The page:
Unilateral change in alimony


I have a legal separation agreement providing me alimony that is to continue until death/marriage/cohabitation/substantial change of circumstances, including change in employment, unemployment, or retirement, at which time the amount of support shall be renegotiated or modified.

We are now divorced.

I just received an email from my ex-husband stating that he intends to change the amount of the alimony and delivery method (regular mail rather than direct deposit) effective December 1.

He has voluntarily taken a different job that has a lower salary. It was $129,000 and it is now $99,000. Since he took a job with 23% less pay, he intends to lower the alimony by the 23% reduction that he took.

Instead of $2500 per month he intends to pay $1897.50 per month.

Is the amount of money now being earned classified as “a substantial change of circumstances?”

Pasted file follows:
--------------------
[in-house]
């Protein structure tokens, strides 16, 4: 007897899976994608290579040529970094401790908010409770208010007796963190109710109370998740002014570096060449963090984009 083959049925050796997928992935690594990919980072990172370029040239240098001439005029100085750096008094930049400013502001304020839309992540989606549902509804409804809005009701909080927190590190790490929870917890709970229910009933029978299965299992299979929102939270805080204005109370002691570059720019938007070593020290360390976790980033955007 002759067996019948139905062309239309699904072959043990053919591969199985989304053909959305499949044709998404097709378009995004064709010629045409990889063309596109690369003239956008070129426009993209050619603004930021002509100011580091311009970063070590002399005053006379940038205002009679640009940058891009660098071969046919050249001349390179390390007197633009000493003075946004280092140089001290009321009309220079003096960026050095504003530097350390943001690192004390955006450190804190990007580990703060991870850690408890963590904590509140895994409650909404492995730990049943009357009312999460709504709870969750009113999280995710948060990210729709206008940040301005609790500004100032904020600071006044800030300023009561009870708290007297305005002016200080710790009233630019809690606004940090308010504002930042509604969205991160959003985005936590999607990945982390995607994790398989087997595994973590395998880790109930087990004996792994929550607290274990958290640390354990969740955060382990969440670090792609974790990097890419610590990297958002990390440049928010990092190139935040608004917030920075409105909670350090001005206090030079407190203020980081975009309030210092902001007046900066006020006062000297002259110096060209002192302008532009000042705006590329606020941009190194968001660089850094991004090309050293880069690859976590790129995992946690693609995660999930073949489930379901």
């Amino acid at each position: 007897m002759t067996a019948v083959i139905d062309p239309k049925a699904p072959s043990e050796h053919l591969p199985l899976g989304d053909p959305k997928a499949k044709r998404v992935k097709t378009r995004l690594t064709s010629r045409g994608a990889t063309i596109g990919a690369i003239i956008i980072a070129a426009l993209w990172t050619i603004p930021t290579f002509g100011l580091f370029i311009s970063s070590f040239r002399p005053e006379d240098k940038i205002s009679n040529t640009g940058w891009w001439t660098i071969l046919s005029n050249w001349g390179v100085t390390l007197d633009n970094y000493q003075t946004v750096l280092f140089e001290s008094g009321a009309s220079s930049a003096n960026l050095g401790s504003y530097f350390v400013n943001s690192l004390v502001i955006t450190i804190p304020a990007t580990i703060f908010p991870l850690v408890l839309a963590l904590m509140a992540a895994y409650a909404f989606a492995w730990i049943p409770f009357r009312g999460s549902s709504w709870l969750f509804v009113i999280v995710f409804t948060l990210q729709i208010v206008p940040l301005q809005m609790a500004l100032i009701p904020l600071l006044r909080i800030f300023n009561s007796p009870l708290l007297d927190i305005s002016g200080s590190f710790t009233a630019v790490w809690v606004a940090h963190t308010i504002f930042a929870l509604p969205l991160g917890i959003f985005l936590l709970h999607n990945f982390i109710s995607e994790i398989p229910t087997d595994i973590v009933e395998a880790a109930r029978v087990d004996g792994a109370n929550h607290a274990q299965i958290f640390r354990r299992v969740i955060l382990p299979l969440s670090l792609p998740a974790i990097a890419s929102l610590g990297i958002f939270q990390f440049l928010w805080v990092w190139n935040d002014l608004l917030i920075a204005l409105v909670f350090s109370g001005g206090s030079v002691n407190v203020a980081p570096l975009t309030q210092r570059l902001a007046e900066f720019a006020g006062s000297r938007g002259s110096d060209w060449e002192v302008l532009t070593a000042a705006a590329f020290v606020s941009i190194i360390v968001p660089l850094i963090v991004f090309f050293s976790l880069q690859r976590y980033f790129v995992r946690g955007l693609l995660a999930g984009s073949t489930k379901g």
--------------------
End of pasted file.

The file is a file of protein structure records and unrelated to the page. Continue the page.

This is a significant reduction!

Can he just do that? What should I do?


The terms of the agreement are vague however my reading of it is that you have to renegotiate the terms upon a substantial change. I do not believe that a voluntary income reduction would necessarily be held to be a large enough change for a modification. I would suggest you meet with an attorney and file a breach of contract action.


I would like to proceed with the breach of contract action.
What is the process?
How long does it take for the action to be resolved?
He intends to change the amount Dec 1. I would like to be prepared to proceed immediately.
What information will you require?


You will first file a lawsuit for breach on contract and have it served upon your spouse. There may or may not be a need for some discovery (obtaining information prior to trial), and the final step will be the trial itself. Depending on the county you live in the entire process could take several months. If you wish to move forward with an attorney here at Rosen you will need to contact our client liaison by dialling the main number for our office in your area and selecting extension 100. You will then be able to schedule a consultation with one of our attorneys to create an action plan specific you your case.